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Subject: Fabiano's Faust in Houston
From: "Max D. Winter" <[log in to unmask]>
Reply-To:Max D. Winter
Date:Sun, 6 Nov 2016 00:59:12 -0400

text/plain (51 lines)

HGO put on an excellent "Faust" tonight with Michael Fabiano in the title role making his 
HGO debut.  This was my first time hearing Fabiano in person, and he did not disappoint.  
His Faust was beautifully sung, musical and stylish and dramatically alert.  The voice was 
full and ringing, except the high notes.  These were not exactly strained or forced - the high 
C in "Salut demeure" was definitely there and was sustained for several beats - but they did 
not have the ring and resonance of his middle and upper middle registers.  In fact, they had 
a completely different sound from the rest of his voice.  Still, long may he sing; he is an 
exciting tenor with real star quality.  (Now if only he could get more ring in those high 

Ana Maria Martinez was a touching Marguerite and, like Fabiano, sang well.  She had plenty 
of power when needed - Marguerite is a Big Sing - and, as always, her voice was focused 
with a lovely color.  The Jewel Song was excellent with good trills.  The love duet in Act II 
was a highlight of the evening.  In this production Martinez got "Il ne revient pas" which she 
sang with babe in arms.  

Luca Pisaroni's  Mephistopheles was more lyrical than bellowed, although there was plenty 
of sardonic cackling.  Joshua Hopkins was a late substitute for the scheduled Valentin, who 
had to withdraw due to illness.  It is not a large voice but has an attractive sound.  There 
was no high note ending "Avant de quitter" which left it a bit flat.  Megan Mikailovna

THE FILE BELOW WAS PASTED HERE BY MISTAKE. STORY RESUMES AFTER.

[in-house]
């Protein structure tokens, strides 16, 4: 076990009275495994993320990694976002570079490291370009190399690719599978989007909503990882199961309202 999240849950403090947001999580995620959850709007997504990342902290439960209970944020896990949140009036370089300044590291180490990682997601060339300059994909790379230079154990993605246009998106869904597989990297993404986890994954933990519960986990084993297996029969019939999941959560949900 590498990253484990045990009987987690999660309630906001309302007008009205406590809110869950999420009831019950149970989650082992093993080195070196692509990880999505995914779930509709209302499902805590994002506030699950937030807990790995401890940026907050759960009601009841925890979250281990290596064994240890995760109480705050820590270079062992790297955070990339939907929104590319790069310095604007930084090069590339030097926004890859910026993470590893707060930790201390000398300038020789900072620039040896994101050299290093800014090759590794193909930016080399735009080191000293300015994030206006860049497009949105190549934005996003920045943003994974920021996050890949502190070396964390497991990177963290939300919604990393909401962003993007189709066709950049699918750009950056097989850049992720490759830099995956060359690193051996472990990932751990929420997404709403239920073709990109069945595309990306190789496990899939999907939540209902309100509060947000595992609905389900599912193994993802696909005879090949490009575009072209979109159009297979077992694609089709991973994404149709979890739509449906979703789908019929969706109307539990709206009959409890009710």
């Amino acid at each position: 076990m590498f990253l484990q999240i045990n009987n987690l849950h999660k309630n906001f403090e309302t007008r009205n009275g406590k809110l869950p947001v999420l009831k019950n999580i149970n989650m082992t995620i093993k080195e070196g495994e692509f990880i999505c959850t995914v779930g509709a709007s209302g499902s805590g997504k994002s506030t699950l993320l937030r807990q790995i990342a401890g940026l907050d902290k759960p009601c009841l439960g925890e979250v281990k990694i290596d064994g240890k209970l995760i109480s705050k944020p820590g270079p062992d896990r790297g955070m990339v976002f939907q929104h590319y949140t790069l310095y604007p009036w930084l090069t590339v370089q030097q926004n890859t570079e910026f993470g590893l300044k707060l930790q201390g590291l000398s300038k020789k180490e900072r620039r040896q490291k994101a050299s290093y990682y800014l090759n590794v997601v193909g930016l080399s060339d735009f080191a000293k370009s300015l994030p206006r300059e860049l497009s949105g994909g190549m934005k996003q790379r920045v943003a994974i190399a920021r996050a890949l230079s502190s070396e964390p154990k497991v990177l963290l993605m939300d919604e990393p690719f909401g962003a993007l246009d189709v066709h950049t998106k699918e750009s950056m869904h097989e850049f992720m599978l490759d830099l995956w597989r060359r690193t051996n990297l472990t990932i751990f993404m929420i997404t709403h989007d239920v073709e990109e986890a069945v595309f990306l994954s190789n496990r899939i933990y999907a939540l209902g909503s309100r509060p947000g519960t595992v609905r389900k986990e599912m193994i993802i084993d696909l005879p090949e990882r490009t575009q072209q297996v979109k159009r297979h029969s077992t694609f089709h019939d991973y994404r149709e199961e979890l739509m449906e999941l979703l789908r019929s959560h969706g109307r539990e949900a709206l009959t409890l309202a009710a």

Samarin was a charming Seibel - she got to sing "Si le bonheur" - and Margaret Lattimore 
had real vocal presence and made a meal of Marthe's heavy-handed coquettishness in Act 

As always at HGO, Richard Bado's magnificent chorus was a highlight of the performance.  
The orchestra played well under Antonio Flogliani who brought out the lyricism in Gounod's 
lush score but was sometimes a bit short on dramatic fire; "Le veau d'or" did not crackle as 
it should.

Francesca Zambello's production was very traditional, with full medieval garb for costumes 
and painted back- and side-drops.  Marguerite actually got a cottage with backlit windows in 
the garden scene.  In fact, the Kermesse scene verged on the kitschy, with all the quaint 
costumes and a (not very well painted) valley backdrop.  Still, it was nice, for a change, to 
see what the libretto told us we were seeing, rather than aluminum stairs or something.  
Queen Victoria would have been very happy with Marguerite's ascent into a cloud-filled 
sunlit heaven.  I loved it.


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